Until recently I thought the use of mannequins in museums was an almost extinct species of exhibition design.
We removed the last mannequins from Medical Museion’s public exhibitions more than a decade ago and have only kept two of them in the staff area for the fun of scaring the shit out of new employees and visiting researchers.
But now that curators Bente Vinge Pedersen and Daniel Noesgaard got the excellent idea of using our remaining mannequins as silent actors in a 24 day long Yuelemedicalendar drama, my curiosity about mannequins (or manikins as they are sometimes spelt) was raised. Are there any serious museums that still use them?
A rapid web search resulted in some interesting mannequin images. The very first website I opened — that of the Danish Museum of Nursing History — actually presents a series of good-looking mannequins on the frontpage.
After an hour’s browsing of images of museum mannequins I realised I have to revise my prejudice. Turns out that mannequins still loom large in the museum world, and that there are companies, like this one, that produce and sell them.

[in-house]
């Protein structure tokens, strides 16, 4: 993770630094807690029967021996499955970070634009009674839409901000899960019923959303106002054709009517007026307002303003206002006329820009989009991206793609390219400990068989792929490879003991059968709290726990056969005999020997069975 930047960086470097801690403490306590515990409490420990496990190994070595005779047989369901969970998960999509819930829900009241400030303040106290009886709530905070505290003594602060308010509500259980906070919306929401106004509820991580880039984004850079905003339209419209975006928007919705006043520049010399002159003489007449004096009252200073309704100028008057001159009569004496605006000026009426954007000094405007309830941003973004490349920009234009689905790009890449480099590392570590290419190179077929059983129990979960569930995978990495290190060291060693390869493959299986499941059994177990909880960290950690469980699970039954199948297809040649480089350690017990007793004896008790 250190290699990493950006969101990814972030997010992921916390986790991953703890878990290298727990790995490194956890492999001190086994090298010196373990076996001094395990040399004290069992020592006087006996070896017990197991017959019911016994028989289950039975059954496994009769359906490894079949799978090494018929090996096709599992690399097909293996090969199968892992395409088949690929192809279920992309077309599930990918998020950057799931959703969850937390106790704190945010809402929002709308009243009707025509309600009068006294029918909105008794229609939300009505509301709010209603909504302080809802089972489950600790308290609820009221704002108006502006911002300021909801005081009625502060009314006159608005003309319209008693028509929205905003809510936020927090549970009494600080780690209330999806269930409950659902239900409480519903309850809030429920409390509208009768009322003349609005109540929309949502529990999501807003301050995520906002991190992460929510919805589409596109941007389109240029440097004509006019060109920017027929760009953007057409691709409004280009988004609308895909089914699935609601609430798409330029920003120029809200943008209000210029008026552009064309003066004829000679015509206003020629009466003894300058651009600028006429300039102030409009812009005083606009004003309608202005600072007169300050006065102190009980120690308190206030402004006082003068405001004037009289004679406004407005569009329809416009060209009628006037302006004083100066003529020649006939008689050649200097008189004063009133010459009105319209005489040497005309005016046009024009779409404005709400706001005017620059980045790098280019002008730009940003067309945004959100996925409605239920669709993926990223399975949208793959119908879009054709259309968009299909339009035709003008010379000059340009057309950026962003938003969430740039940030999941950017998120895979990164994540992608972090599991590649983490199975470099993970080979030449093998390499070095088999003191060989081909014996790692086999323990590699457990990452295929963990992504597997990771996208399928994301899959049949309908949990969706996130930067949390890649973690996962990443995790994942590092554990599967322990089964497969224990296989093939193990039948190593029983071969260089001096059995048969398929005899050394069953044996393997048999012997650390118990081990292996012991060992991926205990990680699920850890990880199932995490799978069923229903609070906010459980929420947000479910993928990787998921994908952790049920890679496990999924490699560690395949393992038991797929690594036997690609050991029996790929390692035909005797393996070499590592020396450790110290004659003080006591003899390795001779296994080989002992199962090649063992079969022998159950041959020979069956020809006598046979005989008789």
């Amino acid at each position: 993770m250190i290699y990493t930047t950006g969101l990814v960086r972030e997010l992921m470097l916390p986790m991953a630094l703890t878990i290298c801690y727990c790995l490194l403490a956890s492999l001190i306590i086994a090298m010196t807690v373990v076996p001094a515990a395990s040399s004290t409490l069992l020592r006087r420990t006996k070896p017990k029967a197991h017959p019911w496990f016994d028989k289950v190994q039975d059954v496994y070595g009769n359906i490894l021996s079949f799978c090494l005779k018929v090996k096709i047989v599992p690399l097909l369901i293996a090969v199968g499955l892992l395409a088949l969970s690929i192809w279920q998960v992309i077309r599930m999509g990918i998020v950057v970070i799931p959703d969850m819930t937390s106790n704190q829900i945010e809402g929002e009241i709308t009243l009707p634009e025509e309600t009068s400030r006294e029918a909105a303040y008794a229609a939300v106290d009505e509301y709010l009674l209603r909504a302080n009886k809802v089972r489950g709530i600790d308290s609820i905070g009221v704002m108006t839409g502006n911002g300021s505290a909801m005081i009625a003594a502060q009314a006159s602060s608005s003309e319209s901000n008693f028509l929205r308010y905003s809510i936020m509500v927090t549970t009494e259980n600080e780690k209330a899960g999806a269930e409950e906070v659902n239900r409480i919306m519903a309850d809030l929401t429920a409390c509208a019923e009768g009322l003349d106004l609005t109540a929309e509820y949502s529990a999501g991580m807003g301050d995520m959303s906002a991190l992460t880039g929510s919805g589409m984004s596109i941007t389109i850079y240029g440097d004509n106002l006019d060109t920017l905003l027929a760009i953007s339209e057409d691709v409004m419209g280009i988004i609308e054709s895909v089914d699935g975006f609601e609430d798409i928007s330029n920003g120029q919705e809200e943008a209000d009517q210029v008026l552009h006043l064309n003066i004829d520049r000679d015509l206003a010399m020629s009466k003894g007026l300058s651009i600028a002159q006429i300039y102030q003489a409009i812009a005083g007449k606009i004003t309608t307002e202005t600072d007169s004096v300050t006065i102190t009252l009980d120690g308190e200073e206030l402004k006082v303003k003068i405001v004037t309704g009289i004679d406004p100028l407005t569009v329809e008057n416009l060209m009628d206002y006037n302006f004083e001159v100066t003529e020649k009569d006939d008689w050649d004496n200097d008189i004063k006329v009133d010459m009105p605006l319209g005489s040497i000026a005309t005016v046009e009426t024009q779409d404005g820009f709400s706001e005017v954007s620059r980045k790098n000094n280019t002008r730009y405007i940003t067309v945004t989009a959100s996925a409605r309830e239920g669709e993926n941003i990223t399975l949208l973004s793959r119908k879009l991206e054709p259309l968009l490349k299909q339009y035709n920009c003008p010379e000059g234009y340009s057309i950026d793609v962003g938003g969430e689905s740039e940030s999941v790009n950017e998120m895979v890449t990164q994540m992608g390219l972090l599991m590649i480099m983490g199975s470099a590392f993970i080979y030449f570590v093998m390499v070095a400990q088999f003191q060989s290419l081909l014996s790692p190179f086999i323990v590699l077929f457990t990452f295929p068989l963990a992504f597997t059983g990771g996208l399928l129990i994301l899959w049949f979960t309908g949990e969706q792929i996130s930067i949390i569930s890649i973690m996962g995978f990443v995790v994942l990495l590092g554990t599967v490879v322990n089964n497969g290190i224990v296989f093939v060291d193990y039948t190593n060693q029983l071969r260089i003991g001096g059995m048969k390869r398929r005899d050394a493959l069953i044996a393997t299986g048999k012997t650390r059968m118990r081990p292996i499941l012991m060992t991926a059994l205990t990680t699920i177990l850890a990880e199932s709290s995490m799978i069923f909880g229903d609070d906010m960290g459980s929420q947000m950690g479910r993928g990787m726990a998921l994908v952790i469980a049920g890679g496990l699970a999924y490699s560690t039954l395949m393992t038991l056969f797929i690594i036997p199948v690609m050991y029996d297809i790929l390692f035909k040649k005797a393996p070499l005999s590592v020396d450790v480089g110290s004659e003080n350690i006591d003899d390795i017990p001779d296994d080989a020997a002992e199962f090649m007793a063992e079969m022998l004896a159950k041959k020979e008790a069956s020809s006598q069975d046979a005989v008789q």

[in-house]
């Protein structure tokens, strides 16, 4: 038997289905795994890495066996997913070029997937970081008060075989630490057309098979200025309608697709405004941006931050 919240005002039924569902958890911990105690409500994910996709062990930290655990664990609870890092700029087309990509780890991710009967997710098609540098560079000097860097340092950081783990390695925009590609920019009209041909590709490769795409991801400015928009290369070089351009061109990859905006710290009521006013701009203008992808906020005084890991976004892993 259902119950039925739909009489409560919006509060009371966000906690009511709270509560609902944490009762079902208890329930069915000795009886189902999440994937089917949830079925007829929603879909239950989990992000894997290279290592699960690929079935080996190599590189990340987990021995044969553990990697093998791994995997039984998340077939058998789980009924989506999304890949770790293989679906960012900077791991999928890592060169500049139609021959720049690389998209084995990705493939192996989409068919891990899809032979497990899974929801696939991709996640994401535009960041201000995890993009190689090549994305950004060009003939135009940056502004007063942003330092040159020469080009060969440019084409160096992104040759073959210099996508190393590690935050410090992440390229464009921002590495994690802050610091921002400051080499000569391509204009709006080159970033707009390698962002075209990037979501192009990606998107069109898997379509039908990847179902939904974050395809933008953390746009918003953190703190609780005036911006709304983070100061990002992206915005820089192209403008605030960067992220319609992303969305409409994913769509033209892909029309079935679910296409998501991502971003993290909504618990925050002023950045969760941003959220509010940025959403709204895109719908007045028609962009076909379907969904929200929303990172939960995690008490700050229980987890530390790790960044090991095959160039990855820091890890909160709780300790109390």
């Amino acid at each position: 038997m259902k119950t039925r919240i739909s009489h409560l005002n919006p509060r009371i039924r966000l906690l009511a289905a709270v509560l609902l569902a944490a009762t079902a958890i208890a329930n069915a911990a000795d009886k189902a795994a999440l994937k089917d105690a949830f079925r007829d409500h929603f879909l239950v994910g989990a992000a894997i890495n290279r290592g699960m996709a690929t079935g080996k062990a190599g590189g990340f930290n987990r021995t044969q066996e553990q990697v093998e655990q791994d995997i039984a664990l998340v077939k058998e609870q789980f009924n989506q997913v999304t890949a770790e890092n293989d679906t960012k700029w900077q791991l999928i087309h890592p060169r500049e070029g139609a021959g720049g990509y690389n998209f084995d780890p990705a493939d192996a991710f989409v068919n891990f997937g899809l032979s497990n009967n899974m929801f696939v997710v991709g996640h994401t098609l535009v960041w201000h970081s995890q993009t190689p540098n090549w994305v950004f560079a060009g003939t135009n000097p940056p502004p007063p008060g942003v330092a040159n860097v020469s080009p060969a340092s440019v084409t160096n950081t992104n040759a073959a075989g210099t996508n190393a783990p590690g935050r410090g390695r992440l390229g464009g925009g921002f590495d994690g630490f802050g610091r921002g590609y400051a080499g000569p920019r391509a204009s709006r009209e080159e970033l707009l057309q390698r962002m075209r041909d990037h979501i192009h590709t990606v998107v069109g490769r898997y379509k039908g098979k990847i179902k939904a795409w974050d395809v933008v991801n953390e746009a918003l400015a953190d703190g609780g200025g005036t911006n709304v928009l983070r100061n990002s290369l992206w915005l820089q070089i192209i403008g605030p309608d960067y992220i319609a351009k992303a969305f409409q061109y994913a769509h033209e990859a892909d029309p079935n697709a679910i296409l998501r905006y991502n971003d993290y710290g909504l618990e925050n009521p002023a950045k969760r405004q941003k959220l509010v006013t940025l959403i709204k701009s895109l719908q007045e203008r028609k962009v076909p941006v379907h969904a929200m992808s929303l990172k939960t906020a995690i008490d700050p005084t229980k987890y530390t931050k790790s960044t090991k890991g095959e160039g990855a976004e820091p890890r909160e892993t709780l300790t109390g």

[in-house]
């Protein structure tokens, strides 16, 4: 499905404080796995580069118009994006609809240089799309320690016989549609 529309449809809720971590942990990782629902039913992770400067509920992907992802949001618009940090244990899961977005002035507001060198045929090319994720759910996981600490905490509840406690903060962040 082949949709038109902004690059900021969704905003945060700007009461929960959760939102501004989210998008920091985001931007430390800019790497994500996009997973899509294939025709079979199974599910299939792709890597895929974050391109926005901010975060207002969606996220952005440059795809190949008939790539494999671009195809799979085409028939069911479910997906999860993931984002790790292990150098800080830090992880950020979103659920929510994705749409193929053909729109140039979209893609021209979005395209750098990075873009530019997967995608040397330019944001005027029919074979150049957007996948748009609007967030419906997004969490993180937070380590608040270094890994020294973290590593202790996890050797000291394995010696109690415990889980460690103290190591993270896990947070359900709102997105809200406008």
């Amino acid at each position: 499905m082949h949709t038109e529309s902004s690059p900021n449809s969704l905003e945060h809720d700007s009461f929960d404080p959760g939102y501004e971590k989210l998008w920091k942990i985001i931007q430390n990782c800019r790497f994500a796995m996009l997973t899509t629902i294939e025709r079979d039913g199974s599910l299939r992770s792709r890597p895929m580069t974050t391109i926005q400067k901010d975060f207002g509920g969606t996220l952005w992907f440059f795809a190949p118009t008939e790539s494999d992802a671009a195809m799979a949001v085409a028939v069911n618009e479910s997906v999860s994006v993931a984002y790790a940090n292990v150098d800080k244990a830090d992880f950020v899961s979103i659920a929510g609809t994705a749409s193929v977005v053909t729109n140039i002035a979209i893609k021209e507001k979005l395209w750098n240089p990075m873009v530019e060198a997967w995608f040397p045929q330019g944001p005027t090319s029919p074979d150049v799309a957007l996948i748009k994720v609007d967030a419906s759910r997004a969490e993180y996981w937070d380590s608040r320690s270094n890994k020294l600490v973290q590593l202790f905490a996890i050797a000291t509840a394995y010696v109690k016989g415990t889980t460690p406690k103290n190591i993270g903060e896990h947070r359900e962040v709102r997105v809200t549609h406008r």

And for some reason it looks like “France has a thing for putting glorious creepy mannequins in museums”. (Can anyone confirm this? Or does it just reflect a prejudice that French museums are backward, designwise?)
Even museums who don’t use them for display purposes are apparently fascinated by having them in their collections, like the Chicago History Museum and the Tasmanian Museum and Art Gallery:
The aesthetic response to mannequins differ quite a lot. Since so many museums still use them in displays and keep them in storage, there must be quite a few visitors and curators that like them. Most casual commentators on the web dislike them, however. A common complaint is that they look too scary: “there is one thing that I have a fairly irrational fear about and that is mannequins in museums and displays”, writes a commentator. “Creepy things that pretend to be real, but don’t really look real, like mannequins in museums, creep me out”, writes another.
I cannot make up my mind as to whether they are just terrible or alluringly retro-chic. Bente and Daniel probably have the same ambiguous feeling about them (I haven’t asked them yet), because why should they otherwise use them as props for a whole Yulemedicalender (in spite of what they say, it’s not an advent calendar, because there is nothing religious about it).
Second question: When were these creepy monsters introduced in museums? I haven’t found any historical account of the use of mannequins (manikins) in exhibitions. Can anyone help me out here?